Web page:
When Chrissie was told she had breast cancer, she thought “Okay, this is my time. I need a plan.” Through grace, grit and a purely positive outlook, Chrissie fought Stage 3 breast cancer head on.
When Chrissie, 51, of Center Valley, heard the words “breast cancer” from her doctor, there was no time for sadness, anger, grief or any of the other possible emotions one might experience upon hearing that kind of news. For Chrissie, calculating next steps and formulating an action plan was top of mind from that first diagnosis. After all, that is how she handles any challenge or obstacle that comes her way and her illness was no exception. And she found just the right team at St. Luke’s Cancer Center to help her overcome the monumental obstacle that had been thrown in her way – a doctor who wanted her to fight cancer just as much as she did. And with Lee Riley, MD and Chrissie teaming up, cancer didn’t stand a chance!
Chrissie had first-hand experience fighting cancer because she watched her mother suffer for over ten years with breast cancer. When her mom, who died at age 62, was diagnosed in her early 50s, Chrissie was by her side, every step of the way. During the years she suffered, Chrissie learned how to handle illness or any misfortune for that matter, with grace and grit. “My mom very much believed in bravely handling whatever comes your way in life, rather than pouting or feeling sorry for yourself,” says Chrissie. “And when I was stricken with the same disease, I knew it was how I wanted to handle it too.”
Since the heredity link to breast cancer was so strong, Chrissie was vigilant about getting regular mammograms and seeing her gynecologist for yearly office visits. Despite her dense breast tissue, which can sometimes make cancer difficult to detect, her mammograms and yearly exams all checked out. Until one visit, her doctor, Ann Freeman, DO, noticed something very wrong. “I could tell by the look on her face that she was worried,” recalls Chrissie. Dr. Freeman immediately sent her for an ultrasound and subsequent biopsy. The result was clear; Chrissie had breast cancer.
Chrissie never had any genetic testing to gauge the probability of her developing cancer, but somehow she always knew that this was her fate. In fact, when she was diagnosed, her thoughts didn’t turn to “why me?” or “how can this be happening?” She simply thought, “Okay, this is my time.”
In Chrissie’s tactical, pragmatic brain, she wanted to talk about next steps, always adamant that this disease would not steal a second of her life. Immediately, Chrissie and her husband consulted with several area oncologists, but once they met Dr. Riley, surgical oncologist and medical director of clinical integration at St. Luke’s Cancer Center, they knew their search was over. “Dr. Riley was unbelievable - he’s highly regarded for being a pioneer in his field and has this gentle nature about him, but he was also very honest with me,” says Chrissie. “He explained that my mass was large and my cancer was Stage 3, but we were going to act swiftly to combat it.” It comforted Chrissie to have experts like Dr. Riley and her medical oncologist Subhash Proothi, MD walk her through the next steps. And since the cancer was so aggressive and fast growing, the next steps included chemotherapy to shrink the tumor as much as possible, followed by a mastectomy and radiation.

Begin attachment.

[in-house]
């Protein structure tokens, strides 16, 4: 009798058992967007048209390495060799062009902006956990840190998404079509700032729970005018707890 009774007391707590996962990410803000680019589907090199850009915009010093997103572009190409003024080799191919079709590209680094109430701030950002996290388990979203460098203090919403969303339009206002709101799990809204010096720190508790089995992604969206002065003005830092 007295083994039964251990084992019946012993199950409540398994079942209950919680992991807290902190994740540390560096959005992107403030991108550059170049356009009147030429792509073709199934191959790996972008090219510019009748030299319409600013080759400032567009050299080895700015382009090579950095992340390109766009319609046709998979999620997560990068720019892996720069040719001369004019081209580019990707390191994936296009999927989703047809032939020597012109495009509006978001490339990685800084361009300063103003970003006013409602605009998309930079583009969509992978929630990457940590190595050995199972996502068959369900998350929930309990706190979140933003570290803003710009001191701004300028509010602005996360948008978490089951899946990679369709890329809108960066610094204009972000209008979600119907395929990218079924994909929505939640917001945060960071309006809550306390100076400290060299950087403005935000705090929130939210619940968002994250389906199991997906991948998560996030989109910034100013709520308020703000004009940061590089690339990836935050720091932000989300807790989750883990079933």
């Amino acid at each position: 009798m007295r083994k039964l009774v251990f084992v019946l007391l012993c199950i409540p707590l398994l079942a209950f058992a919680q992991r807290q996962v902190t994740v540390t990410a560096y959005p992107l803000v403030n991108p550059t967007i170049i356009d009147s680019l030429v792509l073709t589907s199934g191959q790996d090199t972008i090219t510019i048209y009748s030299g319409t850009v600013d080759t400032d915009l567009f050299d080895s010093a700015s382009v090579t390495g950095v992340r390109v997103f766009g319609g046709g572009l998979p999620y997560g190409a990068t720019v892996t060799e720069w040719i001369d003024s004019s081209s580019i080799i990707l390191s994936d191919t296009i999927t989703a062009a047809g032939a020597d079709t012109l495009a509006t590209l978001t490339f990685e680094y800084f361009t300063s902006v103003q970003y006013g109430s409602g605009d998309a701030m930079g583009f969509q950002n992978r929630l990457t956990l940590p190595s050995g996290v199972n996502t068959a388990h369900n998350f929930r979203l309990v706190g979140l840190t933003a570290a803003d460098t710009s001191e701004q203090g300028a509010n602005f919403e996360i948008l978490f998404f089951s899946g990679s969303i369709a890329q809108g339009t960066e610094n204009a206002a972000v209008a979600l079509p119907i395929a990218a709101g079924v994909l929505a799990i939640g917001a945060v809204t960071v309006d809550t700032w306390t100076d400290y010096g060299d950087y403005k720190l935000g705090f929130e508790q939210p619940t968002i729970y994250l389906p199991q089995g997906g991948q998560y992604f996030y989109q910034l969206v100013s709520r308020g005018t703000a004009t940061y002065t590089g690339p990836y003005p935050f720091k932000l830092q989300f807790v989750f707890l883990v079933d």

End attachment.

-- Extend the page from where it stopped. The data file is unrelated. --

Though the chemotherapy was hard on her body, she was ever mindful that it was a gift. She felt grateful for the life-saving chemo and for the doctors and nurses administering it - she repeated that idea to herself often. In addition to the radiation and chemo, Chrissie credits her husband's green smoothies, made with love and packed with vitamins and nutrients, for helping her heal. “I believe in feeding the spirit and the mind through the body,” says Chrissie. “Like Hippocrates said ‘Let food be thy medicine and medicine be thy food.’”
Her surgery at St. Luke’s Anderson Campus was a success. “Prior to my surgery, I remember Dr. Riley showing me how he injected a dye into my lymph nodes and explained that when the dye moves quickly to the lymph nodes, it’s a very good sign,” says Chrissie. “His face lit up when he told me that he saw exactly what he was looking for - it made all the difference to see him so confident - it made me confident too.”
After all the chemotherapy, surgery and radiation, Chrissie had her very last radiation treatment on the anniversary of her mother’s death - which gave the day extra special meaning. Chrissie raves about all the personnel at Anderson campus from the doctors and nurses to the support staff - she feels they all made a very grave and serious situation as comfortable as it could be. “Amazingly, everyone made my husband and me feel welcome, like family, never like a number or a statistic,” recalls Chrissie.
Dr. Riley credits Chrissie’s positive outlook and strong will to her success. “Part of my job is to make sure my patients have a good quality of life after their diagnosis because this disease tends to play head games with patients. I spend a lot of time trying to guide and support them, make sure they are comfortable with the diagnosis and plan of action, and to also encourage them to stay positive,” says Dr. Riley. “That wasn’t such a hard task with a patient like Chrissie! She was a model patient through and through and I truly believe that was a significant component to her success.”
It’s been five years since that last radiation treatment. Chrissie is finally back to feeling like herself again, having abundant energy, practicing yoga, cooking healthy food and spending time with her first grandchild, born this summer. “The birth of my granddaughter, Scarlett, was especially meaningful having gone through what I went through,” recalls Chrissie. “Had it not been for the support and love, not only from my friends and family, but from the doctors and nurses at St. Luke’s, I would never have had the chance to meet her.”